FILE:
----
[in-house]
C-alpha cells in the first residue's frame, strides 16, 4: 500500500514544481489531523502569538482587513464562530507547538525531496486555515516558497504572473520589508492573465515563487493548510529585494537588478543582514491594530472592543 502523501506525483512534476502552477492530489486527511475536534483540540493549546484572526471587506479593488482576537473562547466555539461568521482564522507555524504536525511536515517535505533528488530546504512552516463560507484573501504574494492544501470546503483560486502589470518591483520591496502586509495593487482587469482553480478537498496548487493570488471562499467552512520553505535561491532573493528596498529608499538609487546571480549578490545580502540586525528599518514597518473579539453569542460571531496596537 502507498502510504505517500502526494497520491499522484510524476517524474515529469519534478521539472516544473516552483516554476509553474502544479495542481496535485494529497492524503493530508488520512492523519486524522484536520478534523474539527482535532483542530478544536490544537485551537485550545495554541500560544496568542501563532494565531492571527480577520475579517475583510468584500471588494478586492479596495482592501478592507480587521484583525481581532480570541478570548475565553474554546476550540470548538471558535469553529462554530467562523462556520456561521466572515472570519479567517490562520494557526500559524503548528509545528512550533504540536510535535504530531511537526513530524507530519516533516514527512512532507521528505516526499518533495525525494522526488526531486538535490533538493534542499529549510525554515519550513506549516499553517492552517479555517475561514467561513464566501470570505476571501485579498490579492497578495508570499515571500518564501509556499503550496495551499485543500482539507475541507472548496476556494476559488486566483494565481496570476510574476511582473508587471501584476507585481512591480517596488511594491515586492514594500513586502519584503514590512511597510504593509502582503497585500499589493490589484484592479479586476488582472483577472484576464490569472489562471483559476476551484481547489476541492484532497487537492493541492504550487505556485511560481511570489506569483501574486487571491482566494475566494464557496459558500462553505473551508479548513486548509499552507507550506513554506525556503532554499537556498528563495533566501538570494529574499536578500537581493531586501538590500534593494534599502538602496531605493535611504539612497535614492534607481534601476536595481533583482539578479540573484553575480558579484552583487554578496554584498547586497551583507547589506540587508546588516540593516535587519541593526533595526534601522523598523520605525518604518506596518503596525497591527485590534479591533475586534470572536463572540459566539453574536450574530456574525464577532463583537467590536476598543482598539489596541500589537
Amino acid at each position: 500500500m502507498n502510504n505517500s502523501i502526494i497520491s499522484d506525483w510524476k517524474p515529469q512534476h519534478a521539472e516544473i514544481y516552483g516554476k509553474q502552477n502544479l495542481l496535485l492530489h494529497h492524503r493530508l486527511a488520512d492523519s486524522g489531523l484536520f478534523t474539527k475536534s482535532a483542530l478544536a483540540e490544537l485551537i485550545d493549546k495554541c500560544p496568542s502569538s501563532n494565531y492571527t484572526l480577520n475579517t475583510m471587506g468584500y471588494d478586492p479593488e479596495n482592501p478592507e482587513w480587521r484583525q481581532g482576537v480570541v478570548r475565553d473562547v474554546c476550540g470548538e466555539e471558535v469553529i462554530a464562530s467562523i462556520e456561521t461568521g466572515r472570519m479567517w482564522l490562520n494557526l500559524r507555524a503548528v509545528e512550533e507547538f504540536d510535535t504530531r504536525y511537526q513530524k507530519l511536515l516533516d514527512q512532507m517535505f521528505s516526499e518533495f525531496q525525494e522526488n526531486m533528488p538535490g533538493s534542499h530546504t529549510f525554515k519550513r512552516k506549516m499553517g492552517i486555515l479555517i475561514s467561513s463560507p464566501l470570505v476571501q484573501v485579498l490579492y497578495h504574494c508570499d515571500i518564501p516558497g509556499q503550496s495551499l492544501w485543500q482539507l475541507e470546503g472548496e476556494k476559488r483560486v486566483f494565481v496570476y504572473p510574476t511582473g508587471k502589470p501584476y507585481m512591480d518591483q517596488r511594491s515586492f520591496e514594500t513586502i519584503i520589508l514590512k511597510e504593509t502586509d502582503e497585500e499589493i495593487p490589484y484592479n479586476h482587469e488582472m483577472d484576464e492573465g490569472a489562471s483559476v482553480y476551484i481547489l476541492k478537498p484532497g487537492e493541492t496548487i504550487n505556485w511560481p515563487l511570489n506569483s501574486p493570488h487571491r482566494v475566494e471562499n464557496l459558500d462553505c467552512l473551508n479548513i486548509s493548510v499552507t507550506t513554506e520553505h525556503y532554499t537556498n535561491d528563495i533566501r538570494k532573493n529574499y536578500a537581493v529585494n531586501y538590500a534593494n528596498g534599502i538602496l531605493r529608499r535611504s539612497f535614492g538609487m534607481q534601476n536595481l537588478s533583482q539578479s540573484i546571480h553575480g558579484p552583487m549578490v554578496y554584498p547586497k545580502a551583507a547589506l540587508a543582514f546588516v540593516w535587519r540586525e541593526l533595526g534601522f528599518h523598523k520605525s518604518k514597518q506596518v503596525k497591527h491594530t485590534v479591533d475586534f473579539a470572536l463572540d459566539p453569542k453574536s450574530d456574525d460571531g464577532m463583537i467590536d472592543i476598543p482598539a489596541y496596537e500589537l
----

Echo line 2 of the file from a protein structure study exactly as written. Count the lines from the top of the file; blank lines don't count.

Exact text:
C-alpha cells in the first residue's frame, strides 16, 4: 500500500514544481489531523502569538482587513464562530507547538525531496486555515516558497504572473520589508492573465515563487493548510529585494537588478543582514491594530472592543 502523501506525483512534476502552477492530489486527511475536534483540540493549546484572526471587506479593488482576537473562547466555539461568521482564522507555524504536525511536515517535505533528488530546504512552516463560507484573501504574494492544501470546503483560486502589470518591483520591496502586509495593487482587469482553480478537498496548487493570488471562499467552512520553505535561491532573493528596498529608499538609487546571480549578490545580502540586525528599518514597518473579539453569542460571531496596537 502507498502510504505517500502526494497520491499522484510524476517524474515529469519534478521539472516544473516552483516554476509553474502544479495542481496535485494529497492524503493530508488520512492523519486524522484536520478534523474539527482535532483542530478544536490544537485551537485550545495554541500560544496568542501563532494565531492571527480577520475579517475583510468584500471588494478586492479596495482592501478592507480587521484583525481581532480570541478570548475565553474554546476550540470548538471558535469553529462554530467562523462556520456561521466572515472570519479567517490562520494557526500559524503548528509545528512550533504540536510535535504530531511537526513530524507530519516533516514527512512532507521528505516526499518533495525525494522526488526531486538535490533538493534542499529549510525554515519550513506549516499553517492552517479555517475561514467561513464566501470570505476571501485579498490579492497578495508570499515571500518564501509556499503550496495551499485543500482539507475541507472548496476556494476559488486566483494565481496570476510574476511582473508587471501584476507585481512591480517596488511594491515586492514594500513586502519584503514590512511597510504593509502582503497585500499589493490589484484592479479586476488582472483577472484576464490569472489562471483559476476551484481547489476541492484532497487537492493541492504550487505556485511560481511570489506569483501574486487571491482566494475566494464557496459558500462553505473551508479548513486548509499552507507550506513554506525556503532554499537556498528563495533566501538570494529574499536578500537581493531586501538590500534593494534599502538602496531605493535611504539612497535614492534607481534601476536595481533583482539578479540573484553575480558579484552583487554578496554584498547586497551583507547589506540587508546588516540593516535587519541593526533595526534601522523598523520605525518604518506596518503596525497591527485590534479591533475586534470572536463572540459566539453574536450574530456574525464577532463583537467590536476598543482598539489596541500589537